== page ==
I’m sorry to reveal a bias here, but all these attacks and critiques of the Bangladeshi economist and Nobel Peace Prize-winning pioneer of microfinance, Muhammad Yunus, appear to be so obviously opportunistic (if not an outright smear campaign), I can’t figure out why smart people just keep piling on.
As I’ve written about before on this blog, Yunus has come under heavy attack — accused of being a crook, of libeling politicians (is that possible?) and all sorts of wrong-doings — after publicly taking a stand against those who would make a profit off providing loans to the very poor.
The latest example of piling on comes from Matthew Bishop, a top business editor at The Economist and author of the popular book (and blog of the same name) “Philanthrocapitalism.”
Full disclosure here: I’m not an economist, a top business editor, a development expert or anything close to being an expert on microfinance … or megafinance, or really anything in finance. I’m just a journalist/blogger who sometimes has to cover this stuff.
But I think Bishop’s ongoing and quite popular, in the blogosphere, critique of Yunus seems to me to be premised on a pretty questionable assumption.
So far as I can tell, Bishop seems to be arguing that the main thing microfinance needs is more money — and the best way to get more money to the poor is to allow those loaning the money to make more money off the poor.
Here’s a little more background:
Yunus has spent 30 years building up microfinance as an anti-poverty scheme. For a long time, he was reluctant to criticize those who were doing microfinance using a for-profit approach. He believed (and told me once, in a Seattle interview) that the only thing that mattered were keeping the interest rates at a reasonable level and making sure most of the profits (or surpluses, in non-profit parlance) were repaid into the bank to provide for future loans.
But with a number of high-profile recent abuses in which individuals and organizations have made (and kept) substantial profits for themselves, like SKS in India, Yunus has become an outspoken critic of those microfinance organizations that seek to make big money by loaning to the poor.
Yeah, I know, right? That sounds like a pretty reasonable objection to me, too, since I thought this whole scheme was supposed to be about helping poor people.
But in the world of microfinance, this has made Yunus a target for all kinds of attacks and accusations.
Again, Bishop’s working assumption seems to be that what’s most important for the future success of microfinance is about increasing the size of the pie — the amount of money out there available to loan to the poor. And Yunus is standing in the way of the best way to do this, profit-seeking. Bishop writes:
Of the billion people living in poverty about 150 million currently have access to microfinance, so there is still plenty of unmet pent-up demand…. If Mr Yunus has his way, this supply of growth capital will be choked off and hundreds of millions of people will be left waiting for financial inclusion.
But Yunus has for 30 years been trying to expand microfinance and increase the poor’s access to capital. So why would he want to “choke off” this access now?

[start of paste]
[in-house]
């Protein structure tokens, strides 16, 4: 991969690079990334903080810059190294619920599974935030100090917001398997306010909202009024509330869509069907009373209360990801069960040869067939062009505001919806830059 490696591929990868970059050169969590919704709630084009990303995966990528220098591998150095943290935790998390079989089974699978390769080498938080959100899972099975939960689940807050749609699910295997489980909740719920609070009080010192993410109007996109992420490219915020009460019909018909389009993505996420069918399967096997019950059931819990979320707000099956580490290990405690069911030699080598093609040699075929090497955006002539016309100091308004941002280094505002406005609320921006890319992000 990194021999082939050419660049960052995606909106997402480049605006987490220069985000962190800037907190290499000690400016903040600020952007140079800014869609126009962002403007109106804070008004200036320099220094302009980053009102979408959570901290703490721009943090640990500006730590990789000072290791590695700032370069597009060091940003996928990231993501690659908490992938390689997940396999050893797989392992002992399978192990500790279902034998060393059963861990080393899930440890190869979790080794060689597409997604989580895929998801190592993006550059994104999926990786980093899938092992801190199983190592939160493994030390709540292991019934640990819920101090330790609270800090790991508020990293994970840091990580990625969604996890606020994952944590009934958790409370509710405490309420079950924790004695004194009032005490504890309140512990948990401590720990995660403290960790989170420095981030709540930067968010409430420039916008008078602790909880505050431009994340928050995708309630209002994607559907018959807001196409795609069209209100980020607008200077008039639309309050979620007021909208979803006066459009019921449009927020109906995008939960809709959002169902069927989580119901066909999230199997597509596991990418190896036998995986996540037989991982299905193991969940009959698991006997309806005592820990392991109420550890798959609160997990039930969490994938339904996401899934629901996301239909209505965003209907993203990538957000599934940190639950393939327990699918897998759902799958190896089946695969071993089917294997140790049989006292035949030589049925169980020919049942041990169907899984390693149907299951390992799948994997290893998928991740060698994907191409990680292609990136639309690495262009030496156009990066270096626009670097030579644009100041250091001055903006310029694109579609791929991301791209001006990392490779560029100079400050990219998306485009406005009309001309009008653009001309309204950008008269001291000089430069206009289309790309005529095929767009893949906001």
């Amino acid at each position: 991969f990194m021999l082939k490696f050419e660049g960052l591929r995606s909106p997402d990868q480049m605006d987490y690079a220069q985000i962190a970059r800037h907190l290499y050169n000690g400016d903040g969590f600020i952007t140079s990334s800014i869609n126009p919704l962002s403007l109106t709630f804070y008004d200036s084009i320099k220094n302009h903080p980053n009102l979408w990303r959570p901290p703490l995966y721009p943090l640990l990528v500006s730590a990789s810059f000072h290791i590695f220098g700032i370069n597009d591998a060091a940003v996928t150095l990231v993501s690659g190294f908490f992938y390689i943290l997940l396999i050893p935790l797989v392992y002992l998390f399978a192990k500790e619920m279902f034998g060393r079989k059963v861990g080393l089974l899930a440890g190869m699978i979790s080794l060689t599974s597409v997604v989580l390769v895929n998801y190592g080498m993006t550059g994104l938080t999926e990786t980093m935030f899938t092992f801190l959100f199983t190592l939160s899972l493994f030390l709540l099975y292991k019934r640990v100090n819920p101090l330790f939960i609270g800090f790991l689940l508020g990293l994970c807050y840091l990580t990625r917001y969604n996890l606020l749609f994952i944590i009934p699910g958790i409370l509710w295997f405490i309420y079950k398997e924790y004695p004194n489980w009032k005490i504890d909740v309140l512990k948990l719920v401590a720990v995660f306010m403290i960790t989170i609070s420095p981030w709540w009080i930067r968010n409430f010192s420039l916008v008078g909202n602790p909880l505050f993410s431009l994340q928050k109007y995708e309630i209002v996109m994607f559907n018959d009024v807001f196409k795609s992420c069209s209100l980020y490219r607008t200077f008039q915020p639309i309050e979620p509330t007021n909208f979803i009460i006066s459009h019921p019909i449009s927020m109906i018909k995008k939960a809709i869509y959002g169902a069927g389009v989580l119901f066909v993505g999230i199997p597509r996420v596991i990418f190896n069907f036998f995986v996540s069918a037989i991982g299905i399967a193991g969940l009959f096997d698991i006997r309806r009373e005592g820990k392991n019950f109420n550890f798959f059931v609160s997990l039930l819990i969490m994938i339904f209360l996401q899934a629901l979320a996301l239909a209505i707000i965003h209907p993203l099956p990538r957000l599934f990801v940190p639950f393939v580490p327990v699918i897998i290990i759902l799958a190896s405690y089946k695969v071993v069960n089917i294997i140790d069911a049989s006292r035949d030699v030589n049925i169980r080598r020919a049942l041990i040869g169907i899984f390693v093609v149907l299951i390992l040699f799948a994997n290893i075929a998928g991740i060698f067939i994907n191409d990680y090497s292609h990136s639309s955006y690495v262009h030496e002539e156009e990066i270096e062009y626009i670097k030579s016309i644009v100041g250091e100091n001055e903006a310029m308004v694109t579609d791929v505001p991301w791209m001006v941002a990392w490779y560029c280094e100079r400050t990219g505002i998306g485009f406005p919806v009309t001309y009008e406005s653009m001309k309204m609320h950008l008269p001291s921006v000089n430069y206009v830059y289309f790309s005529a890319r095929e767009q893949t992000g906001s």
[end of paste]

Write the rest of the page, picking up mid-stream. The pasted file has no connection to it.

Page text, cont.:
Simply, Yunus thinks the basic goal of microfinance, fighting poverty, is not compatible with those who would nudge microfinance further toward a purely market-based, profit-seeking approach. It’s a slippery slope, he says, toward loan-sharking.
Bishop’s attack on Yunus “choking off” the world’s poor did get some pushback, including their mention of this rebuttal from Reuters financial blogger Felix Salmon. But the philanthrocapitalists don’t publish Salmon’s rebuttal in total; rather, they quote from it selectively and slice at it with little knives, saying at the end:
Our complaint against Mr Yunus is not that he thinks mistakes are being made, or that he wants proper regulation of microfinance. We agree with him on those points. It is that rather than making a justified warning against mission drift by for-profit microfinance institutions, he is making sweeping generalisations that seem to be ideological rather than grounded in reality.
Well, the reality seems to be that the financial whizzes on Wall Street (remember them, the ones who caused global economic collapse?) are now ready to come in and help fight poverty by transforming Yunus’ non-profit-seeking, anti-poverty scheme into something better run by the big banks.
Does Bishop really believe that the same people who were entrusted with the “social good” of helping low-income people get affordable home mortgages — by, uh, lying about them and selling crap as gold — will be the ones to come save microfinance, and Yunus from himself?
And here’s another attack on Yunus from Dave Richards, formerly a board member for Unitus, a local for-profit microfinance firm that mysteriously closed its doors after coming into some big profits. (Thanks to Clay Holtzman for flagging this. I’d missed it).
Here’s a round-up of opinions on the “crisis in microfinance” as well.
l also highly recommend anything at the always-insightful Microfinance Blog by David Roodman at the Center for Global Development. Roodman basically thinks Yunus is right about the dangers of commercialization for microfinance, but a bit too narrow-minded.